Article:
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Samir Arora – How Long is the ‘Long-Term’?

Investment Outlook , Published Feb 17, 2019

Samir Arora

Samir Arora

Founder and Fund Manager at Helios Capital Management Pte. Ltd and Advisor to SHINE Strategy*.

Equity returns on an average are generally good, although they do not come evenly.

Overview

In 2019, both FIIs and domestic investors would be buying, with the background of low oil prices, improved earnings and lower interest rates. Foreign inflows will be better with rupee weakness unlikely to pose a problem again in 2019.

It is easy to talk about the future of equity markets and expected returns, if one can use the words “in the long term” somewhere in the prediction. Elroy Dimson, Paul Marsh and Mike Stanton did a seminal study of 101 years of global investment returns a few years ago, analysing the returns in 16 countries, and concluded that the equity risk premium is on an average approximately 5% p.a. across time and countries.

Simplistically, this means that on an average, investors earned 5% p.a. higher returns from their investments in equities relative to their investments in government bills/bonds of the same country “in the long term”.

In 2018, foreign investors were selling stocks and domestic investors were buying it.

If you buy into the argument that equities outperform alternative asset classes in the long term (and in fact, have done so in the past, including for countries that lost the World Wars and for investors who had invested before the wars had even started), 80% of the job is done. Believing in equities leads to the following actionable steps:

  • Not to sell out of the equity asset class after a correction or in a panic that stocks may not recover, since history clearly suggests markets do recover
  • If point to point returns in equity are high, simple arithmetic shows that returns will be higher when one averages at low points in the market

It may be interesting to note that over the past 20 years, Nifty returns have been higher than the returns from investing with Warren Buffett (via Berkshire Hathaway) (and yes in US$ terms). The Nifty is up 12.73% p.a. in USD terms and 15.55% in INR versus Berkshire (BRK/A) up 8.15% during the period Nov 30, 1998 to Nov 30, 2018. (Source: Bloomberg).

For overseas investors, sustained INR depreciation is an additional irritant. However, we’d note that in the past 13 years, there have been three episodes where the the INR steeply bounded southwards within a calendar year.

*SHINE is a mandate run on the Sanctum PMS platform focusing on the theme of financialisation and formalisation in the Indian economy.

During 2008, 2011 and 2013, INR fell 18.9%, 15.9% and 11.5% respectively, against the US$ (and 9.2% to date in 2018). In the balance nine years since 2005, INR cumulatively lost a mere 5.9% against the US$. Incidentally, immediately following 2008, 2011 and 2013, the Indian markets rose 77.9%, 29.9% and 33.5% in the following calendar years.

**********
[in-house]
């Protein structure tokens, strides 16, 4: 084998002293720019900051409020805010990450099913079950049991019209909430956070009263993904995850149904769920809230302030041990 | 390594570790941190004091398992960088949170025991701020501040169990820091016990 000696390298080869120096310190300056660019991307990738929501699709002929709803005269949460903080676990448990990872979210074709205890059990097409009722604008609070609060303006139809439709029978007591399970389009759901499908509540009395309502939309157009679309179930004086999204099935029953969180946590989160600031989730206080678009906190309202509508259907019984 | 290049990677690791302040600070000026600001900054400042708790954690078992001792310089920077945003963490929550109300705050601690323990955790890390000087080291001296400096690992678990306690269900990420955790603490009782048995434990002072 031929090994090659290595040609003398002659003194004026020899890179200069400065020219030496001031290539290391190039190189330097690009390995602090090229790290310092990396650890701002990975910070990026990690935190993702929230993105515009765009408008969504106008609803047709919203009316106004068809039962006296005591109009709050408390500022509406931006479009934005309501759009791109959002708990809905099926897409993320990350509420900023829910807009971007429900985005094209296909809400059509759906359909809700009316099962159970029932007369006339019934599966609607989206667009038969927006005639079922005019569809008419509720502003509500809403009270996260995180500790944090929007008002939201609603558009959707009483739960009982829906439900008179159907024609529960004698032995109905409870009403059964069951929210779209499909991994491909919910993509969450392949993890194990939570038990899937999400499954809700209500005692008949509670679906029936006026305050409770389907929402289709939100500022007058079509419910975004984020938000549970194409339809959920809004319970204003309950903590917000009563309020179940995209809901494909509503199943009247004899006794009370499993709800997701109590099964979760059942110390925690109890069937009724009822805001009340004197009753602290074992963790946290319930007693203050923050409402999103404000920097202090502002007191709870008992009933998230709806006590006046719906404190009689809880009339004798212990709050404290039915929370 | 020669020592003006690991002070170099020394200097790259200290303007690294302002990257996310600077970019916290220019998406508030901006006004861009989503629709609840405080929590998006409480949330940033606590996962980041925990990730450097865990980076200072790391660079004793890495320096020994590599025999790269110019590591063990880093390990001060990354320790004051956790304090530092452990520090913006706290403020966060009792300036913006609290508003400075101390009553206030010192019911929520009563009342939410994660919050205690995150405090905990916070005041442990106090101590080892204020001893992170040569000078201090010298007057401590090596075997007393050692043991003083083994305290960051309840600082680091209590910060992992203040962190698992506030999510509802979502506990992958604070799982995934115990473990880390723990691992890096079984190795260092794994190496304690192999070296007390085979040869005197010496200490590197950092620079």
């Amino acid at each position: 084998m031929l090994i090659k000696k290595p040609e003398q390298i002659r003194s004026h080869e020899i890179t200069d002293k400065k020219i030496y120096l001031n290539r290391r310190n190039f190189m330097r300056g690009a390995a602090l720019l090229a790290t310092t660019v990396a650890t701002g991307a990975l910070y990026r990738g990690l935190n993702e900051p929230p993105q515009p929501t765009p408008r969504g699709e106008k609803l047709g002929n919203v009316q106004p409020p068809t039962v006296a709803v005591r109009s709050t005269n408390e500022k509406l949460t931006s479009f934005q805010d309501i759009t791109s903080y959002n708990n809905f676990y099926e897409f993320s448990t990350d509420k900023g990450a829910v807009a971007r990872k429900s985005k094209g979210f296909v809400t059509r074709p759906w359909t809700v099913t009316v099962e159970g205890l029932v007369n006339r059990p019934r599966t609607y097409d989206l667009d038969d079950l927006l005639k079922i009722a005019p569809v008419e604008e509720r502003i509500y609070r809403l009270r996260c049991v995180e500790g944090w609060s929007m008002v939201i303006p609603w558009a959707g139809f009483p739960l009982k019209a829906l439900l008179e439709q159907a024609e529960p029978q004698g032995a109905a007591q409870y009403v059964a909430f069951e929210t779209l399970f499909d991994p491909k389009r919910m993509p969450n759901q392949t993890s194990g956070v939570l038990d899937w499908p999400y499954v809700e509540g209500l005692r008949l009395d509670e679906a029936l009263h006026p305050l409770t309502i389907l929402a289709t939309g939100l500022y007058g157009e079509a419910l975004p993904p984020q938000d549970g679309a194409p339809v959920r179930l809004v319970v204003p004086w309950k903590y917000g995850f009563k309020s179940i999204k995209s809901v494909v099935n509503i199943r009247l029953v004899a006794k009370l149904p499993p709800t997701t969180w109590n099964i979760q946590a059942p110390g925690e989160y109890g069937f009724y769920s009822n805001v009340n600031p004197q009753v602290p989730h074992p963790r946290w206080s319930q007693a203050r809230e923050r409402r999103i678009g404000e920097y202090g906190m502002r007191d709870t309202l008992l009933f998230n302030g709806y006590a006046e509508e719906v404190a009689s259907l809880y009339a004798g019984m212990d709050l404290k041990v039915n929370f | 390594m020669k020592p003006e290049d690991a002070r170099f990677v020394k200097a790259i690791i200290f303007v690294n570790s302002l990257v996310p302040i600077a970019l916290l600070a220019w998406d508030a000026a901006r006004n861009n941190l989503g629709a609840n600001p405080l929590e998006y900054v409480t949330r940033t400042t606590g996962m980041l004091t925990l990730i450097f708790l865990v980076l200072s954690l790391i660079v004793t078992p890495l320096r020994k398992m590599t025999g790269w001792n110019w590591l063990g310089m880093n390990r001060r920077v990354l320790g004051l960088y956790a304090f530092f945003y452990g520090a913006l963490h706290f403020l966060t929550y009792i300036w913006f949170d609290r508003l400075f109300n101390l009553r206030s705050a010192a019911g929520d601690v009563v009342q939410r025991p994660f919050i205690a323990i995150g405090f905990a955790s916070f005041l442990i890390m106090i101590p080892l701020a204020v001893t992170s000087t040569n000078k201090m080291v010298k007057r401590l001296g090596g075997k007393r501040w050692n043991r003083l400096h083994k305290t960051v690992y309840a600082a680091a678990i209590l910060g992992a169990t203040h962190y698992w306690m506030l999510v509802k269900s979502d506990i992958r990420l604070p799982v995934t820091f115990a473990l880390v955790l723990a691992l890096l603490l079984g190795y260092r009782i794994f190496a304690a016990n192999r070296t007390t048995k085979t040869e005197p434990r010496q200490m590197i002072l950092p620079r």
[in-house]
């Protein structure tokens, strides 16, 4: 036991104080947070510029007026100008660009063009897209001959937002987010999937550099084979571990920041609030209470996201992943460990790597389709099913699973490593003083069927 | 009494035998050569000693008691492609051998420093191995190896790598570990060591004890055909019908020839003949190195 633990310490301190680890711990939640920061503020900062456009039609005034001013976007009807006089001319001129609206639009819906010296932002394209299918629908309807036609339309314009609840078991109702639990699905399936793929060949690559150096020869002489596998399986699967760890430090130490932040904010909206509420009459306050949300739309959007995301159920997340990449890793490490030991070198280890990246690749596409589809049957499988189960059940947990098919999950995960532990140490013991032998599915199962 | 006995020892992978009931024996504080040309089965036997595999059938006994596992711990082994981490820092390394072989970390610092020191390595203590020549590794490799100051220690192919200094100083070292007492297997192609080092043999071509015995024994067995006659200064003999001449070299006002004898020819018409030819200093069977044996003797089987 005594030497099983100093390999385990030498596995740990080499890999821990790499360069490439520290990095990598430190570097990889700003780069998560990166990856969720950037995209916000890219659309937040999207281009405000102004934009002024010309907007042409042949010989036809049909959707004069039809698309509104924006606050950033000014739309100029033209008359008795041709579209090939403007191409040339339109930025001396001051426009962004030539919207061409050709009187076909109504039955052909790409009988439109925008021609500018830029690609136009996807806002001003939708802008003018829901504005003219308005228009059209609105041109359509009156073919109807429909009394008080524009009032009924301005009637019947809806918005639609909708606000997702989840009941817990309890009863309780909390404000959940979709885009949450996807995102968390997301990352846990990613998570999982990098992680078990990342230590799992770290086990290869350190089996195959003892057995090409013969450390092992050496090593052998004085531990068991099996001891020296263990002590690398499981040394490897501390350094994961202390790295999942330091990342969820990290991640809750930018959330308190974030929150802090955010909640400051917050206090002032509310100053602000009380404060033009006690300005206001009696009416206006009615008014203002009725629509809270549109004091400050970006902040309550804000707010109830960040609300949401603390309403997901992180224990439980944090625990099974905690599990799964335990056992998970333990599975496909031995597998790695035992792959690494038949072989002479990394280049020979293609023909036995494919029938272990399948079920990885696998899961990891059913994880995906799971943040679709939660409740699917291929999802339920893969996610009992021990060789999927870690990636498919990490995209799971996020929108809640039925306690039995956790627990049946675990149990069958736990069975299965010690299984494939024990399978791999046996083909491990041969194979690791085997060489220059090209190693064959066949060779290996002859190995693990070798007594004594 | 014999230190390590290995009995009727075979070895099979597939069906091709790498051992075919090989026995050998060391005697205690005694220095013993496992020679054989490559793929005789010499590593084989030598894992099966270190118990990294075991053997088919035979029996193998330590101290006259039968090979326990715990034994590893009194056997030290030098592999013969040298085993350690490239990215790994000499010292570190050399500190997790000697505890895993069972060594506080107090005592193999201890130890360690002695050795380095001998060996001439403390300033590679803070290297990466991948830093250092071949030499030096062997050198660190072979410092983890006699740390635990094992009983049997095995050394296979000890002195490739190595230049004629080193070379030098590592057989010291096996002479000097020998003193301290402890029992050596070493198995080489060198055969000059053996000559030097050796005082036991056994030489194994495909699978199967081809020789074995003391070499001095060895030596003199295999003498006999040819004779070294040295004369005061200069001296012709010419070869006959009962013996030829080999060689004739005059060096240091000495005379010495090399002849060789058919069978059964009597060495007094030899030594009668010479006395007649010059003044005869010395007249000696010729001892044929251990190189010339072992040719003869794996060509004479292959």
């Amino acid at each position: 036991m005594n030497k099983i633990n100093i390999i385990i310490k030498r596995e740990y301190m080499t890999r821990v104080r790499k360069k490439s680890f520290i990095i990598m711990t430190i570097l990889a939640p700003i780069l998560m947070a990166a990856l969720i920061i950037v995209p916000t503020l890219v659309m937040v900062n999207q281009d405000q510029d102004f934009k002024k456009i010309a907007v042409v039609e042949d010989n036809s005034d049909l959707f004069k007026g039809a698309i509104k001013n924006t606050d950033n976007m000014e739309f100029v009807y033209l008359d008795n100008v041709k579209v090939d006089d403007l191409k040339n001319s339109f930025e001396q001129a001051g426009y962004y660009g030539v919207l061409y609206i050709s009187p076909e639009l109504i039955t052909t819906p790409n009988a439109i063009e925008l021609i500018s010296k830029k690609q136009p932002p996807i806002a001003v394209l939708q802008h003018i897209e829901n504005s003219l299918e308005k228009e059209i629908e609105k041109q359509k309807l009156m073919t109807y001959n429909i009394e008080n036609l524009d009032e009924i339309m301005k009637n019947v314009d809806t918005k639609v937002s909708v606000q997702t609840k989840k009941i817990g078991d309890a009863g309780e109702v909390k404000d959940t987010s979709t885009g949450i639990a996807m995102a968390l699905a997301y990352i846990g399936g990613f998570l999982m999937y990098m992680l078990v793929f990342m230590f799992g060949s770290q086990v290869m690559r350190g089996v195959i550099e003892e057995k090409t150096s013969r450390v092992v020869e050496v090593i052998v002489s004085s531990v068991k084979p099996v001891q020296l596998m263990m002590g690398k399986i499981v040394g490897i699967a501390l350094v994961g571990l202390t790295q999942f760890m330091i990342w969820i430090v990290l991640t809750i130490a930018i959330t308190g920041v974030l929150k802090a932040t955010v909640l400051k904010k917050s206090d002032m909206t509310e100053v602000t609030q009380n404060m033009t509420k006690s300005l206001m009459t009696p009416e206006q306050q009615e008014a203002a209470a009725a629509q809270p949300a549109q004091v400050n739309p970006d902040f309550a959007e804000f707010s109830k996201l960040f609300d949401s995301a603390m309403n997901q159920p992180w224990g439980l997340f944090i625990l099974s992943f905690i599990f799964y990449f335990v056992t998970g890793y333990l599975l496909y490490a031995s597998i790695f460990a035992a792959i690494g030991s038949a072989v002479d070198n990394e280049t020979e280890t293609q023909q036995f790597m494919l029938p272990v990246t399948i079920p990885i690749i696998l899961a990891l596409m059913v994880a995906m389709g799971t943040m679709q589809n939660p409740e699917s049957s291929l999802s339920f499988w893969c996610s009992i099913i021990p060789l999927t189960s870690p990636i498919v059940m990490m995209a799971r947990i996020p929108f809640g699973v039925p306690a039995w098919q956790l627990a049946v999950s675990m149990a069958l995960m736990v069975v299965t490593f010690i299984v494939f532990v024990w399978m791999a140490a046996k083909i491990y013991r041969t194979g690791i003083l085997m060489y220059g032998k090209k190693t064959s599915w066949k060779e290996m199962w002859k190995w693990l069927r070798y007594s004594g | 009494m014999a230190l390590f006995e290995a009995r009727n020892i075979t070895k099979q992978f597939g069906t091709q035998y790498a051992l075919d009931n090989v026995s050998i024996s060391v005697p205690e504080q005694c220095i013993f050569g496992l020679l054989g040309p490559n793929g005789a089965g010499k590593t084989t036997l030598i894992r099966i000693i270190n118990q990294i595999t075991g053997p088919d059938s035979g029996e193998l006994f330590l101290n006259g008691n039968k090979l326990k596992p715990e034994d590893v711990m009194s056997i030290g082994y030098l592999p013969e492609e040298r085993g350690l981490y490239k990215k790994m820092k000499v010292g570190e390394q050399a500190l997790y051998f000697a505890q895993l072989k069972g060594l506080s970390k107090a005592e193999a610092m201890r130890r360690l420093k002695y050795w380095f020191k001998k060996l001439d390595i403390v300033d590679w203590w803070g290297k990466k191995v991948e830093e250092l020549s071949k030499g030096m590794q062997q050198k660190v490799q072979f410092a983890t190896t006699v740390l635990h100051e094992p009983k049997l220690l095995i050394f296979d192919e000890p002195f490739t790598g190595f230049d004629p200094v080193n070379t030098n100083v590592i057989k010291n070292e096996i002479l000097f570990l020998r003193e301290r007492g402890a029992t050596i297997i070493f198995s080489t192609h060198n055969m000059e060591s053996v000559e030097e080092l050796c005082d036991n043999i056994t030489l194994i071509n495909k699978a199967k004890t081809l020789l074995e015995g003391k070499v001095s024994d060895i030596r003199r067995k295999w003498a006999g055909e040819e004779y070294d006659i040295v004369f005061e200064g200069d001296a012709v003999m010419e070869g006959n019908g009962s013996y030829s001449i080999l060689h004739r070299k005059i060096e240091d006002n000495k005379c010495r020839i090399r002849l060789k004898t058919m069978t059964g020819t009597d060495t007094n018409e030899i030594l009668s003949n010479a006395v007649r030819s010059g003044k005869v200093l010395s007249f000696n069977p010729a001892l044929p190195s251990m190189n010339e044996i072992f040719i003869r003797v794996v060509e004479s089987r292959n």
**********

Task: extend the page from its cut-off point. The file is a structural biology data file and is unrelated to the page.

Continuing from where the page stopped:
In 2018, foreign investors were selling stocks and domestic investors were buying it. History again comes to our rescue, noting that FI investors invariably return to our markets, and periods of heavy FII selling are precursors to good years in equities. This is likely to remain the case given the background of low oil prices, improved earnings and lower interest rates.

With earning shocks due to demonetisation and GST out of the way, a new credit and earnings cycle will start soon. With low food prices (due to weak rural demand, low global food prices and excess supply), low oil prices, and technological deflation, headline inflation should remain comfortably low for some time.

forever-appreciating

With earning shocks due to demonetisation and GST out of the way, a new credit and earnings cycle will start soon.

The crisis in the NBFC industry seems to have been largely averted and these companies should limp back to normal by the end of this quarter. The larger issues around governance and regulatory oversight remain and the trajectory of growth is likely to be lower in the near term due to higher cost of capital, and markets rewarding cautious/ disciplined behaviour rather than vanilla high growth.

With the NPA issue having peaked a few quarters ago, the overall stress on the financial sector has reduced significantly and an important market segment (i.e. corporate banks) should also yield better results going forward.

Political uncertainty related to national election outcomes in May has become less important now that BJP losing in May can no longer be off the table, as far as markets are concerned. Recent state election results have ensured that negative news regarding BJP (if any) will not be a complete surprise in May and may even get discounted before the elections. In that case, BJP forming the government may lead to a rally immediately post elections with perhaps a similar fall if the verdict is unsatisfactory or unclear. This kind of move for the markets is not a show-stopper as the investors will not hold back their normal investments for +/- 5-10% fluctuations.

The upshot: always remember that equity markets do go up “in the long term” and tough years in the markets are usually just another “buying opportunity”.

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